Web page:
Stephanie Fox-Rawlings, PhD, National Center for Health Research, August 7, 2019
Thank you for the opportunity to speak today on behalf of the National Center for Health Research. I am Dr. Stephanie Fox-Rawlings. Our center analyzes scientific and medical data to provide objective health information to patients, health professionals, and policy makers. We do not accept funding from drug or medical device companies, so I have no conflicts of interest.
A new treatment to prevent HIV infection could be beneficial, considering the safety concerns of the currently available PrEP treatment. However, Descovy would only provide a benefit if it is as at least as effective and safe as Truvada for each population for which it is indicated. Otherwise, users could be at an unnecessarily increased risk for HIV.
The DISCOVER Trial found similar rates of protection against HIV infection among participants taking Descovy or Truvada. While the trial seems well designed to demonstrate comparative effectiveness of these two drugs, it is still a single trial. Replication is the key to scientific evidence. Independent trials could result in different infection rates due to differences in the demographic or treatment profiles of patients or other factors.
For example, study participants were more likely to be white, older, and better educated that the general US population that is at risk for HIV – which is the target audience for the drug. While this population may be consistent with people who currently use Truvada, there are questions about the generalizability of the data to the whole population who could consider using this drug. It is important to study the general US population that is at risk for HIV.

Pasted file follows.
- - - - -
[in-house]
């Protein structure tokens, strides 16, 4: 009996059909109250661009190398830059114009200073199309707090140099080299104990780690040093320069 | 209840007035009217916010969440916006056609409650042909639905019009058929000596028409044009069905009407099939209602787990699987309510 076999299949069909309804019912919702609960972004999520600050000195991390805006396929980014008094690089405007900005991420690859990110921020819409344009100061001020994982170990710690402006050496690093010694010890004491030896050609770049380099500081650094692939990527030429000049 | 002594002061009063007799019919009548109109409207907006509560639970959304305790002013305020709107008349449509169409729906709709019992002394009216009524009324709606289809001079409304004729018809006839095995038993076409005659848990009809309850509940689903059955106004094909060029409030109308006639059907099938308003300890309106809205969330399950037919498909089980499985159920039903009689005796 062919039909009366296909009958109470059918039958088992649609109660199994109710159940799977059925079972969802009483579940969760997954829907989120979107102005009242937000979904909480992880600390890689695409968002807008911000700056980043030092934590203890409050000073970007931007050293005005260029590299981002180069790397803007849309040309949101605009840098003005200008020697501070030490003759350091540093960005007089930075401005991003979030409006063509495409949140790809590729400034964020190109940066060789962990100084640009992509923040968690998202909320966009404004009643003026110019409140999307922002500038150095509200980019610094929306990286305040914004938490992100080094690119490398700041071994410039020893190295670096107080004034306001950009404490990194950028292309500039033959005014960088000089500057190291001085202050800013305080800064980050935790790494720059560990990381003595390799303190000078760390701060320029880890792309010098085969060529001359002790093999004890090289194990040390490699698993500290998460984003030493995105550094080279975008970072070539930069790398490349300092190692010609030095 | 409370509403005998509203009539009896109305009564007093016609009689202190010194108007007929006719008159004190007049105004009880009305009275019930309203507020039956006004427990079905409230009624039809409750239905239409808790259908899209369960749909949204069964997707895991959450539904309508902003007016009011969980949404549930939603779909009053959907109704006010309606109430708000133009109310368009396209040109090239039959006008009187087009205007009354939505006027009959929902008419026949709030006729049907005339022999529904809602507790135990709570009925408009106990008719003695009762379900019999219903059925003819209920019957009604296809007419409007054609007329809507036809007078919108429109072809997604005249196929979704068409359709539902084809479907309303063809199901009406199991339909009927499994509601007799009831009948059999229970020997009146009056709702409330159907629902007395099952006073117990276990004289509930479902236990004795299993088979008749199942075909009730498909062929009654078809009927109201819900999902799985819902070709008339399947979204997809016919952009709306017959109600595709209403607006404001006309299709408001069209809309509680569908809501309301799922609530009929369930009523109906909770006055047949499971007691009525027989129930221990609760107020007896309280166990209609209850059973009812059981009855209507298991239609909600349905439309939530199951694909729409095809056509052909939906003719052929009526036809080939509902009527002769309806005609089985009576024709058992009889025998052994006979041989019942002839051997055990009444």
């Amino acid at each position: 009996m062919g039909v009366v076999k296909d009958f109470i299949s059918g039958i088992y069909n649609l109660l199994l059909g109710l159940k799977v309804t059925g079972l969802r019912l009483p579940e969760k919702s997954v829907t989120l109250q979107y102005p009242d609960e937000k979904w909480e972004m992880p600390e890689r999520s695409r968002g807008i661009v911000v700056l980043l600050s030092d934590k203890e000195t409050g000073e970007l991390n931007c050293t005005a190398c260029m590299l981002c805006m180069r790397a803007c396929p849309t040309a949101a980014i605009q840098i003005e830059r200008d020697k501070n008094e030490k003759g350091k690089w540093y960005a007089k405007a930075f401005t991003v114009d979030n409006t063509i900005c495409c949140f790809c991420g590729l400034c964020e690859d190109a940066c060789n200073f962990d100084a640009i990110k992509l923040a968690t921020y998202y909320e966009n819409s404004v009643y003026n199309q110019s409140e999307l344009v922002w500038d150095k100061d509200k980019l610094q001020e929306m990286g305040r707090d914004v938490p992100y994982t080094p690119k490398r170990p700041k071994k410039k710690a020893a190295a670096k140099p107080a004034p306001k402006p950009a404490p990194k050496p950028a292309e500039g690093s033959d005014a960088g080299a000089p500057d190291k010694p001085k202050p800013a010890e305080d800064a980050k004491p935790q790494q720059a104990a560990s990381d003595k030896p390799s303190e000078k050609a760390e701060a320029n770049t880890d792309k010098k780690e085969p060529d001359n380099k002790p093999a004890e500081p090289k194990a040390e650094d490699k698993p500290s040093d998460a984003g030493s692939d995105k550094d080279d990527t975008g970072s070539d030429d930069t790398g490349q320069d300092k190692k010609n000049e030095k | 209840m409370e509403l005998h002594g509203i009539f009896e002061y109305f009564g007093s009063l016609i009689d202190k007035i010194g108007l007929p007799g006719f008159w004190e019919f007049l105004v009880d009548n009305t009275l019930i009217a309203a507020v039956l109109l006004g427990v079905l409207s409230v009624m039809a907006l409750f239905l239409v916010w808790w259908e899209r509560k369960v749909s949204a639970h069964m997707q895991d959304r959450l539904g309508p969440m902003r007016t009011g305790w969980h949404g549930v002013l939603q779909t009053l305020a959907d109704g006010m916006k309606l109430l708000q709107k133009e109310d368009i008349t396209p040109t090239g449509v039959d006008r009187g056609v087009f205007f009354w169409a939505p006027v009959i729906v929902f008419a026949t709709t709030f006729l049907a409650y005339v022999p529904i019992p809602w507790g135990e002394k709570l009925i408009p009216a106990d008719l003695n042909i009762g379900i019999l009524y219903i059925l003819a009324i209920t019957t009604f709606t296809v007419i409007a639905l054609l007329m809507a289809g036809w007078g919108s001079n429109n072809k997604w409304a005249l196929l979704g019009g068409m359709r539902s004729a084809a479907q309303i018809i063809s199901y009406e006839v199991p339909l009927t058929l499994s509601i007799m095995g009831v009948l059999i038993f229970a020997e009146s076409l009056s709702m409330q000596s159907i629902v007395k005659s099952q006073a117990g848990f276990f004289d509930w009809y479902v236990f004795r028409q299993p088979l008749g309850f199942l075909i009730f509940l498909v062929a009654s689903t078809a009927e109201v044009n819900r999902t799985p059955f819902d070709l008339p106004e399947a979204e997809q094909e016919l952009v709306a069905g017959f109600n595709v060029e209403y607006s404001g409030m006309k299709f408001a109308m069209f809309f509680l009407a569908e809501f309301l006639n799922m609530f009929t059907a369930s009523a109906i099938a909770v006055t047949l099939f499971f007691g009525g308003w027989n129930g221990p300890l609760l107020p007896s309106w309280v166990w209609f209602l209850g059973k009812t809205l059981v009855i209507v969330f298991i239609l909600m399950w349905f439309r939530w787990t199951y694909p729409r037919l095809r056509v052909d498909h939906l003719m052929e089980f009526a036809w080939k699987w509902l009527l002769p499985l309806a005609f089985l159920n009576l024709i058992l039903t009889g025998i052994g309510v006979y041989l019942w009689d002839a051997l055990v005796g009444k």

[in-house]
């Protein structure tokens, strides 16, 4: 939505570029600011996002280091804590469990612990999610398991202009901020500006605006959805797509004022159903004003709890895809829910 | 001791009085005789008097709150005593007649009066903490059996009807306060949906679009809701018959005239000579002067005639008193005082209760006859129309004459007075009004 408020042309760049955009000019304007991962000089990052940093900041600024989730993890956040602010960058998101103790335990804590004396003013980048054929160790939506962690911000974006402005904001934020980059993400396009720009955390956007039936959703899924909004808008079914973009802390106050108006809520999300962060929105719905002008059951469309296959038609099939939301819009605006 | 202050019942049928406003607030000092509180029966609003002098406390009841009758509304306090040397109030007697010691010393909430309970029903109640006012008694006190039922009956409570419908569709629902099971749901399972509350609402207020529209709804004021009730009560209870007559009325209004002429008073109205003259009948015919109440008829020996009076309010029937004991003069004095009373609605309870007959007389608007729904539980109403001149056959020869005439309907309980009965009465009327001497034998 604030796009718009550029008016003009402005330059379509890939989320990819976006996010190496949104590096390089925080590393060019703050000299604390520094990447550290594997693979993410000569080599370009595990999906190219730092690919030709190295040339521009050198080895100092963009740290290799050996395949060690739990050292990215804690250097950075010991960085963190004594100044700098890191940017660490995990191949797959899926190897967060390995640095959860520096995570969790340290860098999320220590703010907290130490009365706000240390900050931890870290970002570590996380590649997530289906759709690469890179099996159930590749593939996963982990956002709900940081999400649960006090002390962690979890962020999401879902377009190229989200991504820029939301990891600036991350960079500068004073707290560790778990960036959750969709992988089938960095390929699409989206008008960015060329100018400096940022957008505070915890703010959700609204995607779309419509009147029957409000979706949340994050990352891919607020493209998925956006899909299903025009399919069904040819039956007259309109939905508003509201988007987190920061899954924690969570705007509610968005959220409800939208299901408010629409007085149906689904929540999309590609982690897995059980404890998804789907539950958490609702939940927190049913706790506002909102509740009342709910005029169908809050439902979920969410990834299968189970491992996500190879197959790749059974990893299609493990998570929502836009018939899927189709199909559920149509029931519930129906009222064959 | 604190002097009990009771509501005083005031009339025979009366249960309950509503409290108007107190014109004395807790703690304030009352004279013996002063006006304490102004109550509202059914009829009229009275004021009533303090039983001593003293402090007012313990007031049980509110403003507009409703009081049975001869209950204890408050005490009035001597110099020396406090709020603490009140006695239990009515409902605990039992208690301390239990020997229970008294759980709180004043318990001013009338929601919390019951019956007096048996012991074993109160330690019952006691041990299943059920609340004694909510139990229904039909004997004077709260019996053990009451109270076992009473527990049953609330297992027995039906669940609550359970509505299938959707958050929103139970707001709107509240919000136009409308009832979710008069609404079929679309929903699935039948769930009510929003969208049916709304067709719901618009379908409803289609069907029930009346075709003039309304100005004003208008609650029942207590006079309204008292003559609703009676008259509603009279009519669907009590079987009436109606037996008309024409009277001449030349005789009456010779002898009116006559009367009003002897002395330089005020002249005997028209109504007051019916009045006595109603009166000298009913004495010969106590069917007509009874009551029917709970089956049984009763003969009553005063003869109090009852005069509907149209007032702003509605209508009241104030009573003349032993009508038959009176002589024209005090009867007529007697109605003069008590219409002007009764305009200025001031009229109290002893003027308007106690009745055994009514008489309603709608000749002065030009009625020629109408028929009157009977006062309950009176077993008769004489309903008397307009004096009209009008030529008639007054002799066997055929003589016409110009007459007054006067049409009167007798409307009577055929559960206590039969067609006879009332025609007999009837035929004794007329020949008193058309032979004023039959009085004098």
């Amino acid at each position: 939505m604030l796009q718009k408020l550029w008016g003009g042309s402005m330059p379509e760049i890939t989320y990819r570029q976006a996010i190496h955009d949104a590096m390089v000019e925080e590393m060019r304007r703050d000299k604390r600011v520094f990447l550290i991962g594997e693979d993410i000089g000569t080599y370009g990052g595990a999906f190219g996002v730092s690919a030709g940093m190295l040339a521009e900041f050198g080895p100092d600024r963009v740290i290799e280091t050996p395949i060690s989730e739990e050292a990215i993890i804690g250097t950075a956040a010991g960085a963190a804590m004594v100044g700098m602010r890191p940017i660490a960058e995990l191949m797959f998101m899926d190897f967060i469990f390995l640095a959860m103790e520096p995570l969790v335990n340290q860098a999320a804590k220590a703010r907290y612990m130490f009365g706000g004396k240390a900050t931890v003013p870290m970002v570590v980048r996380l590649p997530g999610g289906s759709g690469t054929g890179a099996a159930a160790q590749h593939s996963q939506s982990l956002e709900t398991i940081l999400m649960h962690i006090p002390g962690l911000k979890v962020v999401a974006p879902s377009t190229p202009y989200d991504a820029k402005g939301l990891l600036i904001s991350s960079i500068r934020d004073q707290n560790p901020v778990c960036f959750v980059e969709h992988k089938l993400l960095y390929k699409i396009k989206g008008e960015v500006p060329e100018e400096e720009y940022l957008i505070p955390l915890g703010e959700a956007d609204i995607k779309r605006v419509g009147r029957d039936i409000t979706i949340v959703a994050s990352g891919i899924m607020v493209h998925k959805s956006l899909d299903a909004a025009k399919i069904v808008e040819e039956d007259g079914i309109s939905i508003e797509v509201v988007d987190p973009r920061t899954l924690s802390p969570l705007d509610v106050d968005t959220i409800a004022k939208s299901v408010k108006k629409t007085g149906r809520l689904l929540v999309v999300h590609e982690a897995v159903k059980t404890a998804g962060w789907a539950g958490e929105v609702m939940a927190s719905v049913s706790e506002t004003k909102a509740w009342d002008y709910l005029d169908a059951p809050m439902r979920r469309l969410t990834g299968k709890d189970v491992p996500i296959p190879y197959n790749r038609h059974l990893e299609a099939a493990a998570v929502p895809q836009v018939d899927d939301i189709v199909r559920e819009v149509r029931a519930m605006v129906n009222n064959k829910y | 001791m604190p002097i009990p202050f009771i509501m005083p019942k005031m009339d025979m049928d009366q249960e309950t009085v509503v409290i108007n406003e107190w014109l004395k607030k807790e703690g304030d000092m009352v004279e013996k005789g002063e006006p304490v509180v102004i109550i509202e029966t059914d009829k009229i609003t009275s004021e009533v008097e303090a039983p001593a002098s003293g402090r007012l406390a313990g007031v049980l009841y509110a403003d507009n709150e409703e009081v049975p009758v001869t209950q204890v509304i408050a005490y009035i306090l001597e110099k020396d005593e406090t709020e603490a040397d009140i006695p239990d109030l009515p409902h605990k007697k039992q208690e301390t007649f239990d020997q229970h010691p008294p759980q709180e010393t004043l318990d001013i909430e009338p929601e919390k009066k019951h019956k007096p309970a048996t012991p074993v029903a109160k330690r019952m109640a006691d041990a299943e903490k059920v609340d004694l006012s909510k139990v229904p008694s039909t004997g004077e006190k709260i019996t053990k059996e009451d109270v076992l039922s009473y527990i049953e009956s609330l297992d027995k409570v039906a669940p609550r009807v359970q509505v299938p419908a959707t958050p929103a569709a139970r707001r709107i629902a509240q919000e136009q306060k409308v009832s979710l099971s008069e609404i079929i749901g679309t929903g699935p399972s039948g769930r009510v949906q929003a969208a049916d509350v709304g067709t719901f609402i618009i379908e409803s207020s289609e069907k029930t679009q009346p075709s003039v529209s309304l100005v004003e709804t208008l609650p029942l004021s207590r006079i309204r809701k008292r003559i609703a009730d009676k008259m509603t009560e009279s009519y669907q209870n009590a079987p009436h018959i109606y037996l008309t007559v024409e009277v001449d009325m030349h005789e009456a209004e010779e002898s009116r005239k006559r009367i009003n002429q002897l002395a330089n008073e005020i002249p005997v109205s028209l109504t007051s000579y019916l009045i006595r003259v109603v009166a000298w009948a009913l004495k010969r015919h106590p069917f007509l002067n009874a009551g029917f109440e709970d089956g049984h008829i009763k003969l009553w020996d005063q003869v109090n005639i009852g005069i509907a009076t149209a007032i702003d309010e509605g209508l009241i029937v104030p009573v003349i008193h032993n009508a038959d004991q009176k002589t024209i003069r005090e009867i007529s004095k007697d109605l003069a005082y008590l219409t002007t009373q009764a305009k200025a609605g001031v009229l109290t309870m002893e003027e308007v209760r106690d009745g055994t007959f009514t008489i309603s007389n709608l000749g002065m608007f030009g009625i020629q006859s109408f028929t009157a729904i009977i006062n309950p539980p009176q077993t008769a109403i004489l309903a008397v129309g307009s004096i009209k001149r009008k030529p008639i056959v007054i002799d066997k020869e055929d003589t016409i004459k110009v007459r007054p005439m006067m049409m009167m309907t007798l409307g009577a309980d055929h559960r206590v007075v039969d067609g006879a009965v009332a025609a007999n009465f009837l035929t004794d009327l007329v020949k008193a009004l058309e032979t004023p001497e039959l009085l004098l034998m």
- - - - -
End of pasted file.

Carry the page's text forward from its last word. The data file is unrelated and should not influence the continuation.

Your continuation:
The study also found improvements for biomarkers related to kidney health and bone density, suggesting that Descovy was safer than Truvada. However, this is only relevant if it translates to clinically meaningful differences in the number of adverse events related to kidneys and bone fractures, which were similar in both treatment groups in the clinical trial.
The trial suggested that the benefits outweighed the risk for men who have sex with men. However, the benefit-risk ratio was less clear for transgender women. This is due, in part, to the relatively low number of transgender women in the trial, the high drop-out rate, and the lack of subgroup analysis. If FDA is considering approving Descovy for transgender women, then the efficacy and safety of Descovy for transgender women should be analyzed. This is especially important given the recent findings that feminizing hormone therapy can interact with PrEP drugs.
Similarly, there is insufficient evidence that Descovy is effective and safe for PrEP for cis-gendered women or adolescents. There are too many unanswered questions regardingthe levels of drug achieved in relevant tissues and the amount needed to consider extrapolation for PrEP use for cis-gendered women and girls. Similarly, the benefits and risks for adolescent boys differs from that of men, and should be considered separately. Clinical trials demonstrating effectiveness and safety for cis-gendered women and adolescents are needed if the FDA is considering approving Descovy for them.
We understand the desire to provide a new PrEP treatment indicated for a broad population, especially when that new treatment is expected to potentially have fewer risks for kidneys and bone density. However, it is inappropriate and potentially dangerous to approve this drug for subgroups of patients that haven’t been adequately studied. The FDA law requires substantial evidence that the benefits outweigh the risks for each subpopulation that the new indication would include.
On the question of whether there was substantial evidence for the safety and effectiveness of Descovy for PrEP for men and transgendered women who have sex with men, the committee voted in favor (16 for and 2 against). O the question of whether there was sufficient rational to expand the indication for PrEP for cisgender women (to include cisgender women in the approval), the committee voted against (8 for and 10 against). You can read more about the meeting here.
On October 3, 2019, FDA approved the new indication for PrEP. The indication excludes protection for receptive vaginal sex. You can read FDA’s press release here.